GOP Intends To Focus On Health Law Issues During Burwell's Confirmation Hearings

Senate hearings for Sylvia Mathews Burwell, President Barack Obama's pick to be the next secretary of the Department of Health and Human Services, are likely to focus more on the health law than on the nominee. Many expect the proceedings to set the scene for a heated political debate on the law that will likely be part of the midterm campaign.

USA Today: Burwell Hearings To Be Debate Over Health Care
Confirmation hearings for the next secretary of health and human services are likely to be more about the health care law than nominee Sylvia Mathews Burwell. Republicans are serving notice that they will use the Burwell hearings to spotlight what they call problems with the health care law, including canceled policies, higher premiums, and delay of some provisions (Jackson, 4/13). 

Reuters:  Obama's New Health Secretary Nominee Draws Early Republican Fire
President Barack Obama's new nominee for health secretary drew some early political fire from Republicans on Sunday in what could foreshadow a stormy election-year confirmation debate in the U.S. Senate over the future of the law known as Obamacare. Two days after Obama nominated his budget director, Sylvia Mathews Burwell, to head the Department of Health and Human Services (HHS), Republican lawmakers alleged the new nominee could help the White House exert political control over Obamacare enrollment numbers and other data showing how well the reforms are working (Morgan, 4/13).

The Associated Press: New 'Face,' But Some Old Problems For 'Obamacare'
Senate Finance Committee Chairman Ron Wyden, D-Ore., who will hold confirmation hearings for Burwell, said there's an opportunity for her to move the health care debate beyond stalemate. While a political truce is unlikely over Obama's health overhaul, Wyden ticked off a list of other issues where Republicans and Democrats might be able to find compromise. Among them: revamping the way Medicare pays doctors, providing coordinated care for patients with chronic illnesses and using data to encourage delivery of quality health care at lower cost (Alonso-Zaldivar, 4/12).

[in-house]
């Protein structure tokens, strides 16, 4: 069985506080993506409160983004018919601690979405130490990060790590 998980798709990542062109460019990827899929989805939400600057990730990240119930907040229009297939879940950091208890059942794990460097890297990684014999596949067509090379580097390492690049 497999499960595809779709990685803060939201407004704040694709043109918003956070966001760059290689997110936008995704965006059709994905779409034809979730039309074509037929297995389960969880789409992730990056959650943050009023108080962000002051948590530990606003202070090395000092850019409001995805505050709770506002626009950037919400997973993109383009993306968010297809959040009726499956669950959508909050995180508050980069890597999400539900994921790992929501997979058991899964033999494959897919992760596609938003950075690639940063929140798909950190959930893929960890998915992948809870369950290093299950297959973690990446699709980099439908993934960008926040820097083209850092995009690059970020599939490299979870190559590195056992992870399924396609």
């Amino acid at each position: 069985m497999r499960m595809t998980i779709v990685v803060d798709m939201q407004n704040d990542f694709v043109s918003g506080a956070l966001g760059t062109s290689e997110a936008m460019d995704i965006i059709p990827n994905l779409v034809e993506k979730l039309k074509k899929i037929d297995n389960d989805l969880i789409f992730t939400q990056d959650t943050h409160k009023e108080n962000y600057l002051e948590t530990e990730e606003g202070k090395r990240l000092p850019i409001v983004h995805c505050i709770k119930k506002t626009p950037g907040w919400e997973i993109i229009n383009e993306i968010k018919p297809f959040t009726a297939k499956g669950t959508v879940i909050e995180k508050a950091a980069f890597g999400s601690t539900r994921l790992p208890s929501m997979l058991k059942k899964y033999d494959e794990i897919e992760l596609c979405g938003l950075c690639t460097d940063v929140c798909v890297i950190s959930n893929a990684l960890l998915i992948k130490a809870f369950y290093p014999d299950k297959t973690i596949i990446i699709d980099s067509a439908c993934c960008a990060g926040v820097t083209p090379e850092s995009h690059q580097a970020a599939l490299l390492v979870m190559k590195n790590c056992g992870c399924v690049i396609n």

Fox News: Republicans: Burwell Confirmation Hearings Will Be Fair, But Focused On ObamaCare
A Senate Republican said Sunday that party members will use the upcoming confirmation hearing for a new Health and Human Services secretary to get more information about ObamaCare, but dismissed the notion GOP lawmakers intend to turn the proceeding into a political witch hunt. "The question is will the next secretary put the interests of Americans first, or the policies of the president," Sen. Tim Scott, R-S.C., a member of the Health, Education, Labor and Pensions committee, told "Fox News Sunday." Scott made clear the hearings in his committee and Senate Finance Committee will be an opportunity to discuss yet-to-be-disclosed final ObamaCare enrollment figures and related issues, but said, "We're going to keep the focus on the American people, not politics" (4/13).

Politico: Sylvia Mathews Burwell Pick Complicates Democrats' Plans
Senate Democrats planned to spend the spring ramping up their election-year message on income inequality — not relitigating Obamacare. Change of plans. Republicans hope to turn Sylvia Mathews Burwell’s nomination to run the Department of Health and Human Services — announced by President Barack Obama on Friday — into a proxy war over Obamacare (Kim and Everett, 4/11). 

McClatchy: Obama Looks To Pivot From Health Care Roll-Out
President Barack Obama worked to turn a page Friday on his signature health care law, nominating White House aide Sylvia Mathews Burwell to replace embattled Kathleen Sebelius as secretary of health and human services. Known for her management skills, Burwell will become the new face of the Affordable Care Act, a controversial law with a troubled track record that could threaten Democratic prospects in this fall’s congressional elections. The first test for Burwell will come in the Senate, which unanimously confirmed her as White House budget director last year but which likely will use her confirmation hearings next month to stage a partisan debate over Obamacare (Wise and Lightman, 4/11).

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